19 September 2016
Uganda: “Young couples should be able to live a peaceful life – otherwise their grandchildren will suffer!”
In northern Uganda people are particularly suffering under the consequences of the prolonged civil war (1986-2006). Destroyed infrastructure, a lack of accommodation and a population suffering from wartime traumatisation with one third living below the poverty line – all of these factors tend to increase violence. In the last five years, ACFODE has worked in numerous village communities in this region, training around 60 volunteers to act as role-models and women’s representatives. They educate the population about sexualised violence and are the local experts on the law against domestic violence.
No Peace - as long as there is violence against women
“One day a woman asked me for help because her man kept beating her,” explains Jenty Mukasa, a women’s representative. “I accompanied her home and showed her husband a copy of the law against domestic violence. I made sure he understood that he would be taken to court if he didn’t stop!” Traditional concepts in pre-war Ugandan society saw men as the protectors, breadwinners and undisputed heads of their families, but during the war many could not protect their families and often women took on the role of breadwinner. For many men, violence is a legitimate way of asserting their authority within the family. Mukasa is convinced that people in her country will never find peace as long as violence against women is still tolerated: “Young couples should be able to live a peaceful life – otherwise their grandchildren will suffer!”
Reasons for the failed enforcement of DVA-Law
- In the funded project period ending in March 2016, ACFODE were able to benefit from the groundwork already performed by these women’s representatives in the communities and gain many valuable insights into the obstacles preventing enforcement of the DVA.
- One factor is that police and courts at local level often decide in favour of the accused perpetrator of sexualised violence simply because he is a relation. Corruption and delays in processing accusations often hinder the process of justice.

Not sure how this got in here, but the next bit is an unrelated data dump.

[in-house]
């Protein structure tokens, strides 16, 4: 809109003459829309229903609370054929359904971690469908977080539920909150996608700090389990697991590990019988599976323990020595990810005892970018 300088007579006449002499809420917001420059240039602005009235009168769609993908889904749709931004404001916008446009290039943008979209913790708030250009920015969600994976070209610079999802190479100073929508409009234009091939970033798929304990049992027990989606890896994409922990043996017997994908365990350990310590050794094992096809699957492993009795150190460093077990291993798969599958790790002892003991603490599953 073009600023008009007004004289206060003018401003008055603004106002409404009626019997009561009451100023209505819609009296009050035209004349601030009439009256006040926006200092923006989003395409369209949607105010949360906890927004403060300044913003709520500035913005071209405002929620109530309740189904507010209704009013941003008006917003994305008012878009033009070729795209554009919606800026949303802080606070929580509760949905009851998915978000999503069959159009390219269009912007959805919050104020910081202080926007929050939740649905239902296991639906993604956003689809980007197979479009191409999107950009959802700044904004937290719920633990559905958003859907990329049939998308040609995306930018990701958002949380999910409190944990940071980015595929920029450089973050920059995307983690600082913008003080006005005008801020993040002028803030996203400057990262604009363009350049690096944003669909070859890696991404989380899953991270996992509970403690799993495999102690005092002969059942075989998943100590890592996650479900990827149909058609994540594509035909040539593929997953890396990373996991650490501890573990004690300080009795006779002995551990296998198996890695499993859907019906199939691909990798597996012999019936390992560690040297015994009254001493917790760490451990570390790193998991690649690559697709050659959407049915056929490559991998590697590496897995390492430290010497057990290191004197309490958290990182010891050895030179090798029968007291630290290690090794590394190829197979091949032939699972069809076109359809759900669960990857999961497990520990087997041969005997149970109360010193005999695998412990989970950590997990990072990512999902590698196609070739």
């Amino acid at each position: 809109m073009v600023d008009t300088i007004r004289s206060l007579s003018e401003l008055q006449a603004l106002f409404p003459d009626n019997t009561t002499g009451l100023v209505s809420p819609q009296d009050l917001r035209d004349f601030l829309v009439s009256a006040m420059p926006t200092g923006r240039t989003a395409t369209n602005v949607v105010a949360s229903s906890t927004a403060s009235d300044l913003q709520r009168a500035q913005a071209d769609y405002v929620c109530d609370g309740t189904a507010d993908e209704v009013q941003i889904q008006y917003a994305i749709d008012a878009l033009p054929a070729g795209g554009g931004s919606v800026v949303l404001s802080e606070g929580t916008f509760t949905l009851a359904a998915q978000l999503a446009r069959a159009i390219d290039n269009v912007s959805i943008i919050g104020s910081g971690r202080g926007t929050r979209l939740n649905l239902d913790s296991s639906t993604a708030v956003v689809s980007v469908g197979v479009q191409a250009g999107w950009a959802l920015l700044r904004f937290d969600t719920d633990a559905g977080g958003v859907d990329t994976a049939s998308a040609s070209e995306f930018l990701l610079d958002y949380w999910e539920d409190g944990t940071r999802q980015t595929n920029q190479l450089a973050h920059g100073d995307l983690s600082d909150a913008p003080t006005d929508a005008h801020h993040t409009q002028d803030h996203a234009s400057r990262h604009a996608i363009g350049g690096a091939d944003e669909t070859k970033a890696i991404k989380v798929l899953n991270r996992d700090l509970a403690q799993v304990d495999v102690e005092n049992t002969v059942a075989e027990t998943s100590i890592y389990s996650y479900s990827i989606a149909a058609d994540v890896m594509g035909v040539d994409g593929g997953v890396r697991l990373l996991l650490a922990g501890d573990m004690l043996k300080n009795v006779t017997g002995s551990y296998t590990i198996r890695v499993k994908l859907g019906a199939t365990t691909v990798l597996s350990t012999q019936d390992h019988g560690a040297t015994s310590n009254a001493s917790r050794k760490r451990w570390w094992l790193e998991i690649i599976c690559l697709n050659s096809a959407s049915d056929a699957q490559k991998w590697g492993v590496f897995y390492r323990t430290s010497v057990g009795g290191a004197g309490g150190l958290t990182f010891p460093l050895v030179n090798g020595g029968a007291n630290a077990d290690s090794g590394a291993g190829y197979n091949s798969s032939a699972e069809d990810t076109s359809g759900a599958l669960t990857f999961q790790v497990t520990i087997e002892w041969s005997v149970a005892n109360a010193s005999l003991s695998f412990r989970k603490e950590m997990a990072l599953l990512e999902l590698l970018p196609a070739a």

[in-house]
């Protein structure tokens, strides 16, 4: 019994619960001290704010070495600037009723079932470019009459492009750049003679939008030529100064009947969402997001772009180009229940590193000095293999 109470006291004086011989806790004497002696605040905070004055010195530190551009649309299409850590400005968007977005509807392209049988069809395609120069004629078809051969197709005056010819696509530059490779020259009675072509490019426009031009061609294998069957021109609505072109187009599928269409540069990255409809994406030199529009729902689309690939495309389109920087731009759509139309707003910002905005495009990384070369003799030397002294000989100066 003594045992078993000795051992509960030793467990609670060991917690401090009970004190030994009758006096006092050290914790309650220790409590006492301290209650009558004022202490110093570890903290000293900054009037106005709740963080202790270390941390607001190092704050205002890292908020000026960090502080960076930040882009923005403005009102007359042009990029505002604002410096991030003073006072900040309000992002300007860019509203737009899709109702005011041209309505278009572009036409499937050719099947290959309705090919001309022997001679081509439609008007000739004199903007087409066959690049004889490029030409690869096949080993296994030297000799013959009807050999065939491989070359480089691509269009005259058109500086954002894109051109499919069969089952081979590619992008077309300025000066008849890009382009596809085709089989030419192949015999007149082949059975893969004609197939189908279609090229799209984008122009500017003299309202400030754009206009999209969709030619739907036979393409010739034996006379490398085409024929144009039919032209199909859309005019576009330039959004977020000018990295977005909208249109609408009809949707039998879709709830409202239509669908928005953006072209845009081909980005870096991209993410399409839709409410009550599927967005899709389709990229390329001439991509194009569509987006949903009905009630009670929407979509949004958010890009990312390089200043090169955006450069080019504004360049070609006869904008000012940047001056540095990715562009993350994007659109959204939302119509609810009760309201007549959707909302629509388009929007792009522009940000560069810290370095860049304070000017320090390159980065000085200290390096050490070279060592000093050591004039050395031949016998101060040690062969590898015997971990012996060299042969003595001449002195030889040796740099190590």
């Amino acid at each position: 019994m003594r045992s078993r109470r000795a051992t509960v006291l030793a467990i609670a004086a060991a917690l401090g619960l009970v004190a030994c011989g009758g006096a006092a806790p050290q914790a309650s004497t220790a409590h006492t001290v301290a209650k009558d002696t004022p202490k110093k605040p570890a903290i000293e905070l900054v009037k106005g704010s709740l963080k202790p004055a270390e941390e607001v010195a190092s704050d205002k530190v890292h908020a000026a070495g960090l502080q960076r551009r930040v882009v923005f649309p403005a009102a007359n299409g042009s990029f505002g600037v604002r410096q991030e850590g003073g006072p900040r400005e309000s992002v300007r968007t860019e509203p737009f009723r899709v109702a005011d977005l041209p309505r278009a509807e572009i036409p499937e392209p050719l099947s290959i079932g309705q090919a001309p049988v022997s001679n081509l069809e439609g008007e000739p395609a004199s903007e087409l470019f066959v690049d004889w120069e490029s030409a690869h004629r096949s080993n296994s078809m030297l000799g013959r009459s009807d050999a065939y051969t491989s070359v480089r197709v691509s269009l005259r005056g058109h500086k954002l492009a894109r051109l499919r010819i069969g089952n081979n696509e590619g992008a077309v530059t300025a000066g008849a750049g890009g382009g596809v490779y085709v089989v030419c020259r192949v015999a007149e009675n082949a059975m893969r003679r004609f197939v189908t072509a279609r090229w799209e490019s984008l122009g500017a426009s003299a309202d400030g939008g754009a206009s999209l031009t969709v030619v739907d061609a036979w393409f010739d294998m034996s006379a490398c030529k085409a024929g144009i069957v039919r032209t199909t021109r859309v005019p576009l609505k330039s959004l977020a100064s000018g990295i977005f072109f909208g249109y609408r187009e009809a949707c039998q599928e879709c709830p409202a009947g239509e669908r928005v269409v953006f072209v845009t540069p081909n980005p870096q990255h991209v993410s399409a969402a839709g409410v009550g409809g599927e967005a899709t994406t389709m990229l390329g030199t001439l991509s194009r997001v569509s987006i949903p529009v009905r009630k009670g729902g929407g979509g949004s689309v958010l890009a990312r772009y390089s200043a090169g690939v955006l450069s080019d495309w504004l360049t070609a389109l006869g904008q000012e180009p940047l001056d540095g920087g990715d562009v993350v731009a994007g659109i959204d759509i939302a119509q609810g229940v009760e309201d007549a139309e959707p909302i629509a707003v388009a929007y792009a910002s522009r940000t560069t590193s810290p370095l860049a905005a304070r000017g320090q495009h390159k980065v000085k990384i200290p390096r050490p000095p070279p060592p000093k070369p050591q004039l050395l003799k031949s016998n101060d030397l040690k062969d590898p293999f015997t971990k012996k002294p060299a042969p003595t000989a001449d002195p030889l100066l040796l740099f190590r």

- Medical examinations needed to document cases of violence in a legally sound way are expensive, as are court cases themselves. This is often a significant obstacle to survivors.
- There is no special safe accommodation for survivors, so they often have to return to their homes while the legal processes are carried out – meaning they are forced to live with or close to the perpetrator.
Insights and consequences sourced from the project
These insights and others help the women’s representatives at local level since they provide powerful facts to justify and shape women’s rights work. Additionally, ACFODE was able to use the insights to formulate demands at national and local government level. For example, they called for the law to be translated into local languages and for sufficient copies to be made available in police stations, courts and village communities. The women’s rights organisation also recommended local governments to pass supplementary ordinances which would waive court costs for survivors. Further, figures of respect in the religious communities and community elders need to be educated regarding the DVA and its correct implementation. The study also revealed the necessity for the government to organise public awareness campaigns across the country and training programs on the issue of sexualised violence for its representatives. These are essential if existing violence is to be reduced and future violence prevented.